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How much is too much when it comes to youth sport?

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Eight ways your organisation can take a participant-centred approach to delivering sport for young people

“Participant-centred” — you’ve probably heard the term thrown around. But what does it really mean? In this article, we outline tactics and actions that coaches, sports leaders, and administrators can take to implement a participant-centred approach when delivering sport to young people.

The rationale for using a participant-centred approach is underpinned by the Balance is Better principle: All young people should receive a quality sport experience, irrespective of the level at which they are involved.

In essence, a participant-centred approach considers the needs of the participant first and foremost in the design and delivery of sport. Mike Hester, Participant Development Manager at New Zealand Rugby captured the essence of taking a participant-centred approach when he discussed changes NZ Rugby made to U-12 Boys Rugby:

[We] needed to stop trying to make the players fit the game, and make the game fit the players

So, what does this look like in practice?

1 | Look beyond the scoreboard to define success in youth sport

Measurements matter.

What we measure, in turn, defines what success looks like. And what success looks like incentivises how people behave. In sports, the measurements that are most visible to us are associated with competition — things like points scored, position in the table, wins and losses, and awards. That’s not to say that we shouldn’t have measurements associated with competition (after all, competition is inherent in sport), but that we should also be purposeful in thinking about other ways we defined success in sport, and create measurements for these other definitions of success so that they are also visible and become important to people.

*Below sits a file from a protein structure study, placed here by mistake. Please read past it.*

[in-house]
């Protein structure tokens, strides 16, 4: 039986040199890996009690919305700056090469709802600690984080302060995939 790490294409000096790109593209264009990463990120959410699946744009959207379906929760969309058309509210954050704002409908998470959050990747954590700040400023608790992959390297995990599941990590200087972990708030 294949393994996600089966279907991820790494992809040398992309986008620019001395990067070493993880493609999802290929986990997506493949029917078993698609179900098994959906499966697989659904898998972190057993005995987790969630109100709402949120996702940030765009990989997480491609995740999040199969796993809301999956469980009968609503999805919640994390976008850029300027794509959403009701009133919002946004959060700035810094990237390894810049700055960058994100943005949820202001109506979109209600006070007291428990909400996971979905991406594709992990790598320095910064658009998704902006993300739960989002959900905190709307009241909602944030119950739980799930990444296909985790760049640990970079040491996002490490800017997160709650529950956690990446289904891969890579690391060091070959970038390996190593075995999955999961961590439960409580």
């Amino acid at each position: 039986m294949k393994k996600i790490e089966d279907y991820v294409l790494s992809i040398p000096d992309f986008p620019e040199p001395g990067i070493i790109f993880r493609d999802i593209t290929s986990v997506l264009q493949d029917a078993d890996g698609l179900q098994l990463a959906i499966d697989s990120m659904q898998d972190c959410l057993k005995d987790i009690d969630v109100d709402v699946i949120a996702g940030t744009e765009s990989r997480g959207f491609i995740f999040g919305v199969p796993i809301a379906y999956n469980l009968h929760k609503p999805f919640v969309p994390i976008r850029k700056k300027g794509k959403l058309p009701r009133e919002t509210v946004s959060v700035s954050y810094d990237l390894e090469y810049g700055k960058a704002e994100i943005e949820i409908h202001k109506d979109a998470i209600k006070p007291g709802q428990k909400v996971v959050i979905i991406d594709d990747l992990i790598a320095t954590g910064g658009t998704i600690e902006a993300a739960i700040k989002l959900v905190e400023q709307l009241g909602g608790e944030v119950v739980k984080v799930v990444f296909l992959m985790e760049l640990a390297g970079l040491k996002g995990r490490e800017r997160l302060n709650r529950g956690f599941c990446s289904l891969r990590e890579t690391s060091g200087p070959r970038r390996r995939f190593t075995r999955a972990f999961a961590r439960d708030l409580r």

Let’s unpack this further.

Most people will agree that, aside from being successful in competition, success in sport could also be defined by:

  • The growth and development of all young people (both athletically and as people) — for example, through the development of things like confidence, self-leadership, and notions of service to others.
  • Retention of young people in sport (for instance, in our programmes).
  • The happiness of young people when they are involved in sport.

The thing is, when we don’t measure these other types of success, the incentive to design, deliver, and support sport in a way that achieves these outcomes is crowded out by the incentives that accompany more visible measurements associated with competition.